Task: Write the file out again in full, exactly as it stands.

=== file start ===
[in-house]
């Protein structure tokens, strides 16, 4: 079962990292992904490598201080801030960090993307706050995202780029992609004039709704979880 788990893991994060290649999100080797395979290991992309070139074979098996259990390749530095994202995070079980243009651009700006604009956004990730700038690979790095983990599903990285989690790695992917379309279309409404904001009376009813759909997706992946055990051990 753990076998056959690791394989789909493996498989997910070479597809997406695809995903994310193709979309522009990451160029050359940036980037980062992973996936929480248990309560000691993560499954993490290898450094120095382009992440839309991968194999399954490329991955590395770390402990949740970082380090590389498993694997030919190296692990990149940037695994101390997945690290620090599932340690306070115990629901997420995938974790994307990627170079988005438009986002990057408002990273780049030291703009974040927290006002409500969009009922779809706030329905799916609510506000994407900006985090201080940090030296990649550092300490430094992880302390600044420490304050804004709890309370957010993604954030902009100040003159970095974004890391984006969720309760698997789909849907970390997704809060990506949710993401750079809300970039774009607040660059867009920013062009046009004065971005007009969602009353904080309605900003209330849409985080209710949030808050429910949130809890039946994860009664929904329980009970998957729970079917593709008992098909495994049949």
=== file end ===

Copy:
[in-house]
């Protein structure tokens, strides 16, 4: 079962990292992904490598201080801030960090993307706050995202780029992609004039709704979880 788990893991994060290649999100080797395979290991992309070139074979098996259990390749530095994202995070079980243009651009700006604009956004990730700038690979790095983990599903990285989690790695992917379309279309409404904001009376009813759909997706992946055990051990 753990076998056959690791394989789909493996498989997910070479597809997406695809995903994310193709979309522009990451160029050359940036980037980062992973996936929480248990309560000691993560499954993490290898450094120095382009992440839309991968194999399954490329991955590395770390402990949740970082380090590389498993694997030919190296692990990149940037695994101390997945690290620090599932340690306070115990629901997420995938974790994307990627170079988005438009986002990057408002990273780049030291703009974040927290006002409500969009009922779809706030329905799916609510506000994407900006985090201080940090030296990649550092300490430094992880302390600044420490304050804004709890309370957010993604954030902009100040003159970095974004890391984006969720309760698997789909849907970390997704809060990506949710993401750079809300970039774009607040660059867009920013062009046009004065971005007009969602009353904080309605900003209330849409985080209710949030808050429910949130809890039946994860009664929904329980009970998957729970079917593709008992098909495994049949």